Practicing Active Hope

I have been thinking a lot about where I have been since Brian died, where I am right now in my grief journey, and where I am headed moving forward. New Year’s Day marked 20 months since Brian unexpectedly died. It is hard to believe that in just four more months he will have been gone for two years. I’ve been doing a lot of reading, research, and learning, trying to discern the best way out of this black hole I got sucked into. And I really feel like I am making progress. The kind of progress that Brian would want me to make. The kind that will help me move forward and write the rest of my story . . . the part with him no longer physically in it. One of my favorite quotes is this one: “Your 2nd life begins when you realize you only have One. Raphaele Giordano.

With that as my jumping off point, I am going to share two things with you. The first is the letter I wrote, sitting at Brian’s bedside, on March 25th, the day I realized that my new reality was a life without him in it. The second speaks of Active Hope.

March 25, 2021

Dear Brian:
     How did it come to this? You, lying in the bed at the nursing home. Me sitting in the chair beside you. Holding your hand. Watching you sleep. Not a natural sleep, but a deep, profound sleep, brought on by pain killers that make you comfortable, but, in doing so rob you of your ability to communicate me with in any way. Drugs that mask your pain, but that only multiply mine. Do you know how much I love you? How I ache to see you this way? How empty I already feel, knowing that I have such a short time left to have you in my life? At home, my footsteps echo through the house, a cruel reminder of what will soon be your permanent absence. The silence that surrounds me is deafening. No one calls my name. There are no dishes from a meal, because there is no one to cook for, and I don't feel like eating. At night, alone in our house, I read and reread the letters you wrote to me so faithfully for the 2 years we dated, all of those 29 years ago. The love and joy that are in the words you wrote to me warm my heart and tear it apart at the same time. I wish we had more time. But, since that gift will not be ours, I hope you know that I could not have asked for anything better than our time together. I love you, Brian Gentz, and I miss you already.

All my love, 

Fast forward to tonight, and I know that, while I have a long way yet to go, and I will never “be over” losing Brian, still, I have come a long way. My hope for this new year is that I am perhaps, starting to realize that I can either waste the rest of my one precious life, wishing I could change things I can’t, or I can make the most of what is mine yet to live. The choice is mine to make. The following piece pretty much sums up where I see my life right now. It uses the term “Active Hope.” Isn’t that a wonderful word?! Here’s the piece. My New Year’s wish for you, dear readers and fellow travelers on the journey of grief, is that you, too, are able to find Active Hope, embrace it, and live the rest of your one life to the fullest. Peace and Hope on your own grief journey.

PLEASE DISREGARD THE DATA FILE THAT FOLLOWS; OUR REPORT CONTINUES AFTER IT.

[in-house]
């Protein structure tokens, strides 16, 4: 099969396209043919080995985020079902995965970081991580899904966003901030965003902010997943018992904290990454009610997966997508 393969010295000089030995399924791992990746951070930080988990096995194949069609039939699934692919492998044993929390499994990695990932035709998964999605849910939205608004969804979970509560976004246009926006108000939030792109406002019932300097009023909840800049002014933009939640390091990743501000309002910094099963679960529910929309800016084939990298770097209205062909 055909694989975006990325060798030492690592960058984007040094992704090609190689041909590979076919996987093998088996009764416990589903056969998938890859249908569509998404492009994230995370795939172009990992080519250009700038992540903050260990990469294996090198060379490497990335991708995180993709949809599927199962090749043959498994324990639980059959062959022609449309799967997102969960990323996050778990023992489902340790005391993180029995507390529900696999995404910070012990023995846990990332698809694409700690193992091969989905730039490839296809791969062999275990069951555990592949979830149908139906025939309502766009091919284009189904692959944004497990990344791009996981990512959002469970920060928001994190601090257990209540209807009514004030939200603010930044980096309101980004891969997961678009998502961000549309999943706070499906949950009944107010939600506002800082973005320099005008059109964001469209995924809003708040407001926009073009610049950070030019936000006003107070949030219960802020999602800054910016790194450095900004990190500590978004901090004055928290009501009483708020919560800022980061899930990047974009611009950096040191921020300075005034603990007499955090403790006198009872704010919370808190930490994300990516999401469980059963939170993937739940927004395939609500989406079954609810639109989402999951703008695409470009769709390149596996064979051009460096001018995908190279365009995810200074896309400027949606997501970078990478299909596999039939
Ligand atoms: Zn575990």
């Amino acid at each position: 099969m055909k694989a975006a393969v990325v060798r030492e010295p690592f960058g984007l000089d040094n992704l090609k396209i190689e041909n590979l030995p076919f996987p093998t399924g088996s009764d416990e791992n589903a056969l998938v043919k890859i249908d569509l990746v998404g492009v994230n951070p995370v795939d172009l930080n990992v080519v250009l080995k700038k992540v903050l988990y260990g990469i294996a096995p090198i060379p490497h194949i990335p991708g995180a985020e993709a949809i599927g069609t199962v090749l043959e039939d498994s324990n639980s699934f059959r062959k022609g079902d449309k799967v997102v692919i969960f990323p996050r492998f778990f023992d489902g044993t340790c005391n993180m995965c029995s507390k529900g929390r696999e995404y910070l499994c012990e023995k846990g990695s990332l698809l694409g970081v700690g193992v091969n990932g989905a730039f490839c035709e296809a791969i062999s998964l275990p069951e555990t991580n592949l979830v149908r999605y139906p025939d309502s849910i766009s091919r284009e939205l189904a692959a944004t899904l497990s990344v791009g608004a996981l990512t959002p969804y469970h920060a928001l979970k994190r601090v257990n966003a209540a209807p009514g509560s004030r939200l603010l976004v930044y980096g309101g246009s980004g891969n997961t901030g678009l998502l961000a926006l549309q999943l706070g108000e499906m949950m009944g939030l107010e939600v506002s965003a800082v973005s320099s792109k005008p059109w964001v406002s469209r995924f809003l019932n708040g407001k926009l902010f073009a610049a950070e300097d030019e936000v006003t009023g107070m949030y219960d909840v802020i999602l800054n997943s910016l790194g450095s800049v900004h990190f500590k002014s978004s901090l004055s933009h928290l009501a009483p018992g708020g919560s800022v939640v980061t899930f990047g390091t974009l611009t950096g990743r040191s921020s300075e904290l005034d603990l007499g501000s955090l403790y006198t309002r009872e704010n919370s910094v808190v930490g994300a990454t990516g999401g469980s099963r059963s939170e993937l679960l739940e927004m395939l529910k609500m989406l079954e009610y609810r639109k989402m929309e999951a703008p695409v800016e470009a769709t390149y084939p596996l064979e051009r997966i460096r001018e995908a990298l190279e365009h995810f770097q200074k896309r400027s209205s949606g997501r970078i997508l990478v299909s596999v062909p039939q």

“Trusting the Spiral

Active Hope is not wishful thinking. Active Hope is not waiting to be rescued by the Lone Ranger or some savior. Active Hope is waking up to the beauty of life on whose behalf we can act. We belong to this world. The web of life is calling us forth at this time. We’ve come a long way and are here to play our part. With Active Hope we realize that there are adventures in store, strengths to discover, and comrades to link arms with. Active Hope is a readiness to engage. Active Hope is a readiness to discover the strengths in ourselves and in others. A readiness to discover the reasons for hope and the occasions for love. A readiness to discover the size and strength of our hearts, our quickness of mind, our steadiness of purpose, our own authority, our love for life, the liveliness of our curiosity, the unsuspected deep well of patience and diligence, the keenness of our senses, and our capacity to lead. None of these can be discovered in an armchair or with out risk.”

–Joanna Macy & Chris Johnstone, “Active Hope: How to Face the Mess We’re in without Going Crazy” p. 35

“Grief is a practice, not a problem to be fixed. A practice of holding on and letting go, of letting in and letting out, of falling and rising, of speaking and listening, of honoring and living, of trembling and soothing, of carving out a space for love and loss to co-exist in our heads and in our hearts. . . A practice of being human.”

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